The Price and the Preciousness of Spiritual Power

But the high priest rose up and all who were with him, that is, the party of the Sadducees, and filled with jealousy they arrested the apostles and put them in the common prison. But at night an angel of the Lord opened the prison doors and brought them out and said, "Go and stand in the temple and speak to the people all the words of this Life." And when they heard this, they entered the temple at daybreak and taught.

The Theme of the Book of Acts 

If I had to pick one sentence out of the book of Acts that would state the theme of the book, I think it would be Acts 1:8. Just before Jesus returns to heaven to take his place at the right hand of God, he gives the disciples this word that echoes through the whole book of Acts, "You shall receive power when the Holy Spirit has come upon you; and you shall be my witnesses in Jerusalem and in all Judea and Samaria and to the end of the earth."

As we move through the book of Acts in these messages, what we are seeing is the fulfillment of this promise. The Holy Spirit comes upon the disciples again and again with unusual fullness, the result is supernatural power leading to courageous, life-giving witness. Spirit . . . power . . . witness . . . new life—that's what we see unfolding in the history of the early church.

And the power is not merely the quiet power of preaching that looks natural, but really is supernatural (and we thank God for that!). Again and again, the power that comes with the witness, and helps make it life-changing, is something extraordinary, something manifestly supernatural—tongues of fire, sound of wind (2:2–3), shaking building (4:31). Or, as we saw in last week's text, remarkable healings and deliverance, in Acts 5:16, "The people also gathered from the towns around Jerusalem, bringing the sick and those afflicted with unclean spirits, and they were all healed." The effect of this demonstration of power is described in verse 14, "And more than ever believers were added to the Lord, multitudes both of men and women." This is the playing out of Acts 1:8. The Spirit comes upon the church in an unusual way; extraordinary power is manifested; and life-giving testimony brings people into the kingdom.

So this is why we keep talking about power in these messages on the book of Acts—because Acts 1:8 is the theme of the book. The book is about Spirit and power and witness and the new life gathered into churches spreading out from Jerusalem to Judea to Samaria to the ends of the earth. And the reason that this is so relevant for us is that you and I still live in Acts 1:8—the witness to Jesus Christ has not yet been completed at the ends of the earth. And therefore the story of the book of Acts—the coming-upon of the Holy Spirit and the receiving of power and the bearing of life-giving witness—is still happening where people open themselves to it and ask for it and wait in faith to be "clothed with power from on high" (Luke 24:49).

What I see in today's text is a lesson concerning the price and the preciousness of this spiritual power.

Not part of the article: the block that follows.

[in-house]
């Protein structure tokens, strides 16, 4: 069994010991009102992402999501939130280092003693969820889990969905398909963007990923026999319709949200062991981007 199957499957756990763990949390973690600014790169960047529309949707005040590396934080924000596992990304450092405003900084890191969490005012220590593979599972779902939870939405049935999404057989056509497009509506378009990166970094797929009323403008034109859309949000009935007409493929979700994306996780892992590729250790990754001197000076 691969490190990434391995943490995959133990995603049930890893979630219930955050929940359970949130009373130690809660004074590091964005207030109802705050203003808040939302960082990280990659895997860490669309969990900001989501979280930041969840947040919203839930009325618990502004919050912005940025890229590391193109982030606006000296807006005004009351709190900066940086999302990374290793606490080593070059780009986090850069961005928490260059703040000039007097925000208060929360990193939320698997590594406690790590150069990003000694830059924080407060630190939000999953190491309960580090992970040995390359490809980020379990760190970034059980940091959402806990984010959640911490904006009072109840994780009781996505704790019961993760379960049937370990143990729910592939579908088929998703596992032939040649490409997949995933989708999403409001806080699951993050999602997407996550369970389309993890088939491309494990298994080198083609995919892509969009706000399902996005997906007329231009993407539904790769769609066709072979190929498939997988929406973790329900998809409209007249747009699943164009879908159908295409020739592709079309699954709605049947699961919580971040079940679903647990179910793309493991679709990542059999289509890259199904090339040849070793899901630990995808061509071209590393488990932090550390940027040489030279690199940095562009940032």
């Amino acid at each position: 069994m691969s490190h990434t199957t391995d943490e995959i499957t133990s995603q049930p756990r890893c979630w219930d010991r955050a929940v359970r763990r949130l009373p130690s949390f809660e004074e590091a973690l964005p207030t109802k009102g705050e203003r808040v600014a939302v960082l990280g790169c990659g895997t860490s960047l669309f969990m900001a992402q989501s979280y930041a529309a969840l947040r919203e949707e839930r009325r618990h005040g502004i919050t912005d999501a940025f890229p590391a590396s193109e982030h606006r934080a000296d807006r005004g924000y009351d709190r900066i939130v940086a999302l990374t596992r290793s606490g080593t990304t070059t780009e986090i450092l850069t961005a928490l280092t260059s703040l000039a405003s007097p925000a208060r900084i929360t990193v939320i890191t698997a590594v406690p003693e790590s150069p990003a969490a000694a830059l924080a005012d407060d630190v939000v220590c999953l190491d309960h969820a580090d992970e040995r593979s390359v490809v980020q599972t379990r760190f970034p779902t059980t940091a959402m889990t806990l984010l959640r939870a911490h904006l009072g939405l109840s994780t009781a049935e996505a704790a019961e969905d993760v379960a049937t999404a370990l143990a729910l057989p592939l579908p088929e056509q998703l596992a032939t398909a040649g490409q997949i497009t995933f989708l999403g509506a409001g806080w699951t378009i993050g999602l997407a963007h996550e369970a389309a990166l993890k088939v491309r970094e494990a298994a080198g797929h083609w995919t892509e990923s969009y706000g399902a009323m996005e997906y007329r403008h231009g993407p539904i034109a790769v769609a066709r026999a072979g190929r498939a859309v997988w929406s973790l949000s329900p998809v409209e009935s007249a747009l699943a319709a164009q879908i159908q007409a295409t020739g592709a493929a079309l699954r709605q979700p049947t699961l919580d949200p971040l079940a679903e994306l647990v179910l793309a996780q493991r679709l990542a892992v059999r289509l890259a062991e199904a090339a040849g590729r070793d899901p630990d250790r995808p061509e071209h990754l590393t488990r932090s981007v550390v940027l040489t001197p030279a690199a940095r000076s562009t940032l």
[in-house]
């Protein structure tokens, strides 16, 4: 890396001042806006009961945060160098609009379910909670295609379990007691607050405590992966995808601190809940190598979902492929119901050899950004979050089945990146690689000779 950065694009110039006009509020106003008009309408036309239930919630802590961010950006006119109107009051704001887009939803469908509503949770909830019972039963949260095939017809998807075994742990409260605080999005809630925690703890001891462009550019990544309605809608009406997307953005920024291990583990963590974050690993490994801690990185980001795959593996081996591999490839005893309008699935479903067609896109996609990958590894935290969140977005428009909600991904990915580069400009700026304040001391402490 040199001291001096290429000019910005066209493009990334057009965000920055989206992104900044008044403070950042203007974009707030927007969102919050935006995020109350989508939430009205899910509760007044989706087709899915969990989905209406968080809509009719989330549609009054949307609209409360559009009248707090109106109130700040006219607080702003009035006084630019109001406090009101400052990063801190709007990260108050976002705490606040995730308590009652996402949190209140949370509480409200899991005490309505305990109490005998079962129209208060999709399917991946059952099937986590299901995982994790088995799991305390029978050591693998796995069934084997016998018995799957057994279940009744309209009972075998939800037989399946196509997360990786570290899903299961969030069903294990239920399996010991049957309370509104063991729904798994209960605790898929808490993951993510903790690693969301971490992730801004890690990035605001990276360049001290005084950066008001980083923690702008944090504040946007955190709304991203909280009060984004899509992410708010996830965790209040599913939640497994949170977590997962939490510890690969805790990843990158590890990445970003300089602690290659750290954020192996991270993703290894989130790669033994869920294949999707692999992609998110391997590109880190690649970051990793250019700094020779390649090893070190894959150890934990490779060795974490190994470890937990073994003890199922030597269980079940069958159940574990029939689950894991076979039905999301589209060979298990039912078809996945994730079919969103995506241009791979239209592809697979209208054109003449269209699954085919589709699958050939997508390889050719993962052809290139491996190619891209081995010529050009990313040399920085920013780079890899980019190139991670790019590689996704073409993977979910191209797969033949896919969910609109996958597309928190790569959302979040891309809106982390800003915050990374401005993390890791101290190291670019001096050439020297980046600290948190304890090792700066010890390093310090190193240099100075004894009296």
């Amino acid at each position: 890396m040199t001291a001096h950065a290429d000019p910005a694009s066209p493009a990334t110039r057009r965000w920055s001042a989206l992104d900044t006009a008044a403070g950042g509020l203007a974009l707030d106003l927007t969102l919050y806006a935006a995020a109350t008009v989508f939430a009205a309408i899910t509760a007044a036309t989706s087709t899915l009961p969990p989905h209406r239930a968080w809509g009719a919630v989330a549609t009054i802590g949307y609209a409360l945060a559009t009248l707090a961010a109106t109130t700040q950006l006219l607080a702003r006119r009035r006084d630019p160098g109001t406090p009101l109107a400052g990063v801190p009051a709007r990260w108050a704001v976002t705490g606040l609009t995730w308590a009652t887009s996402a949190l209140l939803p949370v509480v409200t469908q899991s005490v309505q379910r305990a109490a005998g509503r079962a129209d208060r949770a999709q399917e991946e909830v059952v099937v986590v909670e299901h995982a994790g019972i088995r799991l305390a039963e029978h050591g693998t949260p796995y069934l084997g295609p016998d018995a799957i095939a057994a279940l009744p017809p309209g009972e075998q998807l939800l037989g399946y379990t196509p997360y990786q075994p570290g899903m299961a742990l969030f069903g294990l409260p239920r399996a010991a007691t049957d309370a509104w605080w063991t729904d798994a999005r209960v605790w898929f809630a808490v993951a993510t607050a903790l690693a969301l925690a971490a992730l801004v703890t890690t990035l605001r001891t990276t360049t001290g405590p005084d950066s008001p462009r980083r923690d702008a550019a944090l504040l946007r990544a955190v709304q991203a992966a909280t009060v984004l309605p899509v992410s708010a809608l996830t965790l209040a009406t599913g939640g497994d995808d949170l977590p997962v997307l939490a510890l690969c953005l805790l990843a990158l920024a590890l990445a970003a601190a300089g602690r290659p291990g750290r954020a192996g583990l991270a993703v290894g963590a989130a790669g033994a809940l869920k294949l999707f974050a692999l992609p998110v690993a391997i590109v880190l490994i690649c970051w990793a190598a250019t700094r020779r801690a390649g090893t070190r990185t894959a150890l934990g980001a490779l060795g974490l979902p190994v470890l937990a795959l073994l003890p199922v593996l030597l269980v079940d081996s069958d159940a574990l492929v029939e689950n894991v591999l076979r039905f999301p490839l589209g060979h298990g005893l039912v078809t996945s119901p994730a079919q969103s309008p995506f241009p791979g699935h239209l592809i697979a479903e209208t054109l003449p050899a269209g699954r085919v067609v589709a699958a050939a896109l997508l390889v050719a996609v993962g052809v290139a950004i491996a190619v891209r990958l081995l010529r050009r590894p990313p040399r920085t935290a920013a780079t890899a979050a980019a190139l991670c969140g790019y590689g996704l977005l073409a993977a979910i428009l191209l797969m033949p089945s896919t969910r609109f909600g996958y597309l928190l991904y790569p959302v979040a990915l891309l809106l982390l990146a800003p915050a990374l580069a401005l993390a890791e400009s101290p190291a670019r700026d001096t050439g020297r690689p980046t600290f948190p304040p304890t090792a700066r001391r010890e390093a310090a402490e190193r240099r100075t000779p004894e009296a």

1. The Price of Spiritual Power

Verse 16 describes extraordinary power flowing through the hands of the apostles (cf. v. 12). All who came were being healed. The next two verses describe the price they had to pay for this power in three ways: "The high priest rose up and all who were with him, that is, the party of the Sadducees, and filled with jealousy they arrested the apostles, and put them in the common prison." The price of spiritual power is suffering. Three kinds: jealousy; accusation of false teaching; and what we might call carnal counter-power.

1.1. Jealousy

First, there was jealousy. Verse 17b: "filled with jealousy they arrested them." Power is a very dangerous thing both for those who have it, and for those who don't but wish they did. The danger if you have it is pride and the danger if you don't is jealousy. And both are based on bad mistakes.

Pride is based on the mistake that the power is ours or that we in our own strength fulfilled the conditions to get it. But in fact the power is God's, and if we fulfilled any conditions to get it—like faith or prayer or purity—it was not we but the grace of God in us (1 Corinthians 15:1). This is why a strong commitment to the sovereignty of grace is so crucial in this whole matter of power. Arminian theology, with its affirmation of man's self-determination, is ill-equipped to protect us from the temptations of power. What we need in this matter are strong doses of conviction about the inability of sinful man and the all-sufficiency of sovereign grace. This is the antidote to pride.

And it's the antidote to jealousy too. Jealousy is not just the passion to have the power that someone else has. In itself there may be nothing wrong with that—to want God's power in your life that you see in the life of another. Jealousy is the anger and the resentment that they have it and you don't. Jealousy doesn't just want to have what another has; it wants them to not have it.

What is the root of this jealousy? Three things. First, lovelessness (1 Corinthians 13:4): if you love another person, you will rejoice if God gives them power, even if he doesn't give it to you. Second, faithlessness: if you have faith in the sovereign grace of God to give power according to his own divine wisdom, then you will praise him for the times and ways of his outpouring, not question him and resent his choices. Again it is the strong dose of God's sovereignty that would keep us back from the sin of jealousy. God knows what he is doing, and he is wise and good in giving the Spirit in power wherever he pleases. Faith may cry for it to come; but faith does not criticize God for when and where it comes.

But there is a third root of jealousy. Not just lovelessness and faithlessness, but also false doctrine—false teaching. Take the Sadducees for example (here in v. 17). They would have said: "The issue is not love and faith, the issue is doctrine: these Christians are teaching the resurrection of Jesus and of his followers and this is false. There is no resurrection (Acts 23:6–8). The reason we are angry that these Christians are doing works of power is that they are deceiving the people to believe what is not true. There is no resurrection and these magic tricks (or whatever it is they are doing) are only leading the people astray."